I will now briefly indicate the studies that have been done that offer tests of the various predictions shown here. What follows is no more than a sketch, but further details of several of the studies mentioned can be found in the literature cited, including our published papers; I also mention other studies still in progress, where publication will follow when we have completed additional work (including replications of certain studies).
Hypothesis 1: Attentional framing devices in literature (i.e., processes based on activation of the orienting response: Sokolov, 1975). Empirical stylistics forms the first phase of examining this hypothesis.Prediction 1: Foregrounding lengthens reading time. Segments of short stories were coded for foregrounding (such stylistic features as alliteration, ellipsis, or metaphor); readers read the stories online while we collected reading times per segment. A strong correlation of foregrounding and reading times was obtained in every study (6 literary stories, several replications), e.g., in "The Trout", partial correlation, r(82) = .423, p < .001. This finding occurs whether readers have much or little literary education, so we believe that it may be independent of education or exposure to literature. For details see Miall and Kuiken (1994).Prediction 2: Increased amplitude in N400. Cf. Johann Hoorn's (1996) electrophysiological study of semantic and phonetic deviation at verse endings. Hoorn presented participants with verses with manipulated last words. An example test verse was:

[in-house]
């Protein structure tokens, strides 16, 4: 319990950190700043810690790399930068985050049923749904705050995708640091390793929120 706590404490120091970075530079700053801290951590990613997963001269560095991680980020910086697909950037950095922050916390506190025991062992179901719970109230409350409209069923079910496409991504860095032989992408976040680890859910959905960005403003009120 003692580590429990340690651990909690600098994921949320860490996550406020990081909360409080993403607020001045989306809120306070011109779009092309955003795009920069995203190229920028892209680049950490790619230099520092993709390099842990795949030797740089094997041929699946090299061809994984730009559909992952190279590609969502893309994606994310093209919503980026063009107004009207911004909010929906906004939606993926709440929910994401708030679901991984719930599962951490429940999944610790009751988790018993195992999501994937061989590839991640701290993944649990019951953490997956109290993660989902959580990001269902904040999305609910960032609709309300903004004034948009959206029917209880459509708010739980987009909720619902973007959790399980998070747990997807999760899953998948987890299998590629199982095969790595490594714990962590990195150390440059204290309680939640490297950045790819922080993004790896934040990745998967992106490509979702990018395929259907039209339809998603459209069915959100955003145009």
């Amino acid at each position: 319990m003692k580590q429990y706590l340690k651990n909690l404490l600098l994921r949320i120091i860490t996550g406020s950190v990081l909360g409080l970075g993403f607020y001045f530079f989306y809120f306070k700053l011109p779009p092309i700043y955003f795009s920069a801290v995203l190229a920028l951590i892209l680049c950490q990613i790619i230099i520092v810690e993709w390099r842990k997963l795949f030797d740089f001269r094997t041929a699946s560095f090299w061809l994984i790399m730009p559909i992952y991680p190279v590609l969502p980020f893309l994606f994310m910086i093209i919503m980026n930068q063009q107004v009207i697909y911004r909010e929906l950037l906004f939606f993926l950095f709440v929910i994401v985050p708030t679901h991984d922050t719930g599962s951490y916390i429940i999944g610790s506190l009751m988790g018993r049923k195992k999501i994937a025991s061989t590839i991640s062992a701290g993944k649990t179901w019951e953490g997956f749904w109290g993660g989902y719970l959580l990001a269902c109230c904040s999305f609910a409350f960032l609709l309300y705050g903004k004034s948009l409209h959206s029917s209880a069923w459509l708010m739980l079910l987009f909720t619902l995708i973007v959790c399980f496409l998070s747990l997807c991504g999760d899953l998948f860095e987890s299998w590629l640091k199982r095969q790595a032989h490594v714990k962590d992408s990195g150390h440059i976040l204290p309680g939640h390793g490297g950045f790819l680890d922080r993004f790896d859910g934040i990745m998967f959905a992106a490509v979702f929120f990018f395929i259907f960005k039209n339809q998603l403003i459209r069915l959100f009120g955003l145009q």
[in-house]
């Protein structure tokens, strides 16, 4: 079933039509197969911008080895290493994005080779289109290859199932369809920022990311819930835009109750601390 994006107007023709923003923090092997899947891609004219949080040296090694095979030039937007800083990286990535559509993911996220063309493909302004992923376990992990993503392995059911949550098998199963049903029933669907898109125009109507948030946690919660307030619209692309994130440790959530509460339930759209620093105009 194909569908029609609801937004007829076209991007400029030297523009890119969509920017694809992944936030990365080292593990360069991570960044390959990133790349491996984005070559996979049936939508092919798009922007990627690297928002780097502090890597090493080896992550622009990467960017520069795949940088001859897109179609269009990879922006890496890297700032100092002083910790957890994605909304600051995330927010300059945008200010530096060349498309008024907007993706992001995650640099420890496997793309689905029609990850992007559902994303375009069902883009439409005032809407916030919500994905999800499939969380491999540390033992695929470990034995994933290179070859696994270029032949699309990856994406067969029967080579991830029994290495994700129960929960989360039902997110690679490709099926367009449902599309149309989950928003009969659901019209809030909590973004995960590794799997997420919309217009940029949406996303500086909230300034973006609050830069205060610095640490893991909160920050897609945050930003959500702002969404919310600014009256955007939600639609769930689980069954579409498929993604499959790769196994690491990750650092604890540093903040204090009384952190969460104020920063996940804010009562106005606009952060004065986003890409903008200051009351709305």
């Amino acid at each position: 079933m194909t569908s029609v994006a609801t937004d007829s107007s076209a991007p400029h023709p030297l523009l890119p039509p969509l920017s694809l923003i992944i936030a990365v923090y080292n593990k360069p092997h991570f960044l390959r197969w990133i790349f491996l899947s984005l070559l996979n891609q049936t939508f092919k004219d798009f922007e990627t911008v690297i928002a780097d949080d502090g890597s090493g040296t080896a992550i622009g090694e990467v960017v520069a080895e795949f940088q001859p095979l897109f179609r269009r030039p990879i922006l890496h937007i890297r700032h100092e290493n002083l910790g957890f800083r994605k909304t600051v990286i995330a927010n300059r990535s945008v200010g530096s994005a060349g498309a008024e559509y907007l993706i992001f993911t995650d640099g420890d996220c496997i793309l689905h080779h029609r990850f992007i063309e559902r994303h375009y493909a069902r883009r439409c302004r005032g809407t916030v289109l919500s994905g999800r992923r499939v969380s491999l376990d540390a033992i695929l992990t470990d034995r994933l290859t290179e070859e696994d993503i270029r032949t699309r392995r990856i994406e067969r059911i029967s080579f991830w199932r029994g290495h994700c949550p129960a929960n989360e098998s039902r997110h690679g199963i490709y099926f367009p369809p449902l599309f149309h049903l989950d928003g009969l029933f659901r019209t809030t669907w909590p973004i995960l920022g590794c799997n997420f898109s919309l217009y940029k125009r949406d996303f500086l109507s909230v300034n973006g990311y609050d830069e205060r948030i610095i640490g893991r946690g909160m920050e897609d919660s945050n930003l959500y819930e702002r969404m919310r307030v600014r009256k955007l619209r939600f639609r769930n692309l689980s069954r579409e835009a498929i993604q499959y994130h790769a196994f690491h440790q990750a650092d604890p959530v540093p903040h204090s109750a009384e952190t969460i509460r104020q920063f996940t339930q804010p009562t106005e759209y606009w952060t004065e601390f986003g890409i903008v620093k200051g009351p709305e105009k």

Wandering among tombs and stones
Verwey lived among raven and rook.
In the flowerbed his limbs and bones
He rested, and, thus wrote his final _____.